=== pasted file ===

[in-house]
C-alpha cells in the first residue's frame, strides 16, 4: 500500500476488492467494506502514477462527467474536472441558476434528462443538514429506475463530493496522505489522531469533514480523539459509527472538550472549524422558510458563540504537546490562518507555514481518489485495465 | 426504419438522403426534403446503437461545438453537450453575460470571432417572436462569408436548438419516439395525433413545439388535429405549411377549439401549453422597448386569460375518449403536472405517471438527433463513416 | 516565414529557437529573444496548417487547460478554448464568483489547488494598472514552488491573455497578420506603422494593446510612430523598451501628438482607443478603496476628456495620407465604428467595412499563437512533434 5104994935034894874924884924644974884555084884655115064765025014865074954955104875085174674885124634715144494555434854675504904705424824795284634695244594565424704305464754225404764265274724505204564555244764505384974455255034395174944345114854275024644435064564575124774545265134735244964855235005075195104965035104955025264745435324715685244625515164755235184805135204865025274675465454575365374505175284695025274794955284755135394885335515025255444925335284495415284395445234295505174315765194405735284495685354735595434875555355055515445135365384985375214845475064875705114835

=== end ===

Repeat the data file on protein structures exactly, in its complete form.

[in-house]
C-alpha cells in the first residue's frame, strides 16, 4: 500500500476488492467494506502514477462527467474536472441558476434528462443538514429506475463530493496522505489522531469533514480523539459509527472538550472549524422558510458563540504537546490562518507555514481518489485495465 | 426504419438522403426534403446503437461545438453537450453575460470571432417572436462569408436548438419516439395525433413545439388535429405549411377549439401549453422597448386569460375518449403536472405517471438527433463513416 | 516565414529557437529573444496548417487547460478554448464568483489547488494598472514552488491573455497578420506603422494593446510612430523598451501628438482607443478603496476628456495620407465604428467595412499563437512533434 5104994935034894874924884924644974884555084884655115064765025014865074954955104875085174674885124634715144494555434854675504904705424824795284634695244594565424704305464754225404764265274724505204564555244764505384974455255034395174944345114854275024644435064564575124774545265134735244964855235005075195104965035104955025264745435324715685244625515164755235184805135204865025274675465454575365374505175284695025274794955284755135394885335515025255444925335284495415284395445234295505174315765194405735284495685354735595434875555355055515445135365384985375214845475064875705114835